Not all pet sitters are created equally, nor are they all professionals with impressive qualifications. Most generic pet sitters deal primarily with dogs and while they may be very skilled and knowledgable with the canine species, their experience and skill set with cats might be lacking. Finding a cat sitter you trust is important since they’ll work closely with your cat, have access to your home and will need to be in communication with you while you’re away.
A referral from someone you already trust is a great place to start when finding a pet sitter. For example, you can ask your veterinarian or get a recommendation from a family member or friend.
Make sure that the cat sitter is a fit for you and your cat by asking the right questions. Some good questions to ask include:
Our job is to make sure that your cat is happy, safe, and well looked after. With all this being said, though, we know that accidents can happen, and cats may become poorly when you are away.
We check on each and every one of our cat customers at least once every day, so if anything were to happen, we’d know about it quickly. Of course, we would contact you to let you know, and we would ensure that we get your cat veterinary help as soon as possible. If it is a dire veterinary emergency where time is of the essence we will immediately take your cat to the Burlington Emergency Veterinary Service in Williston, Vermont.
We would keep you up-to-date following any accidents or illnesses, and you can rest assured that we will look after your cat as if they were our own. We always make sure that we have contact details for your vet. Of course, you’ll need to cover any veterinary charges incurred, but that is something that we can sort out on your return.
The best way to initiate contact is by filling out the contact information form on the website. Once this is received we will answer any questions you may have and proceed to schedule a complimentary meet-and-greet home visit.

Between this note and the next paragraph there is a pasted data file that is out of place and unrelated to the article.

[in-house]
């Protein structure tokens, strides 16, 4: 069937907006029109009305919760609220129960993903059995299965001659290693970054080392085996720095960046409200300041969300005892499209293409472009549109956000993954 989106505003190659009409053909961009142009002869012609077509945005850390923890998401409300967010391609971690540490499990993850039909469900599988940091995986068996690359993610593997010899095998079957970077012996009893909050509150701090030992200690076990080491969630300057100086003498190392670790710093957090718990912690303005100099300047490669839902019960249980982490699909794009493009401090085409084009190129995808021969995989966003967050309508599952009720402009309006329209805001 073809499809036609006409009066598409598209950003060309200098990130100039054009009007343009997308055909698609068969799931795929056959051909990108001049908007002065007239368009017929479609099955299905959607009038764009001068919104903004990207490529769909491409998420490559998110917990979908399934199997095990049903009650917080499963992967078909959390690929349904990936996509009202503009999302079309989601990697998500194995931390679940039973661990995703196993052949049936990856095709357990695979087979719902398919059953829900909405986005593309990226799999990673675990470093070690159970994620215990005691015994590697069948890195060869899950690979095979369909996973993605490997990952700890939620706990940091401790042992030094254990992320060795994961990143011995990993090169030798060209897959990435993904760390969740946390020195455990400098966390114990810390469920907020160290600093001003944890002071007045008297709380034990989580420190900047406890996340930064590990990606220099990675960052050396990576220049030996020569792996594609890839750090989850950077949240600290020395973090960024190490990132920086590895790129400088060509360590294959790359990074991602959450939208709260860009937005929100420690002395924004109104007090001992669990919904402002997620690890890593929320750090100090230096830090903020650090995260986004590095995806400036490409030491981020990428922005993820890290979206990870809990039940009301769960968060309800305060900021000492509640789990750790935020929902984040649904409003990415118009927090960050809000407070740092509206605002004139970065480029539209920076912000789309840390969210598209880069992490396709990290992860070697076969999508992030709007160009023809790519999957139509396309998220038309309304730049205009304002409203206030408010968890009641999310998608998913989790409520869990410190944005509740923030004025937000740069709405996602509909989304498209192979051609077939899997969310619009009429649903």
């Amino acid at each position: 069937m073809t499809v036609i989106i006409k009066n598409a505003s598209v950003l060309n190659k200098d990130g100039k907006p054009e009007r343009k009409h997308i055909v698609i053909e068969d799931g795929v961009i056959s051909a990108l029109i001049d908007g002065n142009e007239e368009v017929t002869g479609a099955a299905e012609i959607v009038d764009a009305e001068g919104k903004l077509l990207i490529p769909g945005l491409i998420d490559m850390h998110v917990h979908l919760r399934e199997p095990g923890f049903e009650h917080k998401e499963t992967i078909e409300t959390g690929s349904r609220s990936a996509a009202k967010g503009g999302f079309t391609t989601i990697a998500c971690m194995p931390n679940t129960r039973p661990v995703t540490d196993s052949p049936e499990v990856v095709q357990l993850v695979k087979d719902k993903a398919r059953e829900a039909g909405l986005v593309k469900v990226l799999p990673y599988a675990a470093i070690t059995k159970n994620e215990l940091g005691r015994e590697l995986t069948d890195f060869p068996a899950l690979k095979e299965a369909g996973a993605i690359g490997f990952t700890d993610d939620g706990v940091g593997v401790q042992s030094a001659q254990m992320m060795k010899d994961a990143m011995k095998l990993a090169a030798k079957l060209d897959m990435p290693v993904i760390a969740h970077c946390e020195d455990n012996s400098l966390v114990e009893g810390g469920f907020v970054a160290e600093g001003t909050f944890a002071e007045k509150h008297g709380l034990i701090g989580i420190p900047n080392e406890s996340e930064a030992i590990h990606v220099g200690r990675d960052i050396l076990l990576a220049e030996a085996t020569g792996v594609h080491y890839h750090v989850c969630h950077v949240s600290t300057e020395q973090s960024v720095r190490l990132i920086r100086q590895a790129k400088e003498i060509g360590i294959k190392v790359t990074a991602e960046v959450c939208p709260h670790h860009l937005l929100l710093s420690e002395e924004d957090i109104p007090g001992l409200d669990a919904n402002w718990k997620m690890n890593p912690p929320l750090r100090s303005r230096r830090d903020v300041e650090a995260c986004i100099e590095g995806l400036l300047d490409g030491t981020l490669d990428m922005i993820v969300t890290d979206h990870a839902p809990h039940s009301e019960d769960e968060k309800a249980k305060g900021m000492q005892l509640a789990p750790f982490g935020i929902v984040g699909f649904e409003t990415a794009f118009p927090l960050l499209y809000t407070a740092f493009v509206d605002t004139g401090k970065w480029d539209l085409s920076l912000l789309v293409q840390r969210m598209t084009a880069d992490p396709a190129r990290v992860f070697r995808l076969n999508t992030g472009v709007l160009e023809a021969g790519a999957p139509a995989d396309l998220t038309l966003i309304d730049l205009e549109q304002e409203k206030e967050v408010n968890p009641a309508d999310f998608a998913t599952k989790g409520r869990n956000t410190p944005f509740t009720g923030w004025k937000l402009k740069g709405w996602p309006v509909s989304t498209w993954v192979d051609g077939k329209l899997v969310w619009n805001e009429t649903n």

The meeting gives you the opportunity to discuss the care required for your cat and show us where the cat supplies are kept and the cat care routine. You can also show us how to use any house alarms and let us know anything else you require, such as bringing in the mail or watering house plants.
If both parties desire to go forward, we will reserve the dates needed in our schedule and get any keys and or key codes. We will also go over the paperwork and contract.
A confirmation of your booking will be sent by text or email 48 hours prior to the start date. We will also send you an invoice which should be paid in full by cash or check and left with the paperwork and signed contract.
Every cat is different, and no single solution suits everyone. However, the vast majority of cats would prefer to be cared for in their own home.
Cats are a territorial species and don’t like change, they don’t like to travel, and they don’t like sharing space with unfamiliar cats. Cat sitters will provide individualized, customized and loving attention to your cat or cats based on their preferences. Therefore, cat sitting is the best solution for most cats, and it’s also more convenient and less expensive for cat owners.
Cat sitting is a paid service by which a cat sitter looks after your cat in the comfort of their own home. Cat sitting is a flexible service so you can ask your sitter to visit your cat once or twice a day, or even stay overnight in your home. Many pet sitters will also help with jobs around the house including checking the mail or watering plants. A regular cat sitting service includes feeding your cat, and cleaning their litter tray and should also include playing with and cuddling your furry friend. It means more attention and less disruption for your cat while you’re away. Cat sitting also provides peace of mind for you too, knowing a cat-loving professional is caring for your beloved pet. It’s a great alternative to a cattery.
Elizabeth Llewellyn lives in South Burlington, Vermont with her three cats. She has owned a cat sitting service since 2002 and has worked professionally with cats in a variety of settings including, veterinary, boarding and breeding catteries, and rescue organizations. Elizabeth is a qualified feline welfare and behaviour specialist.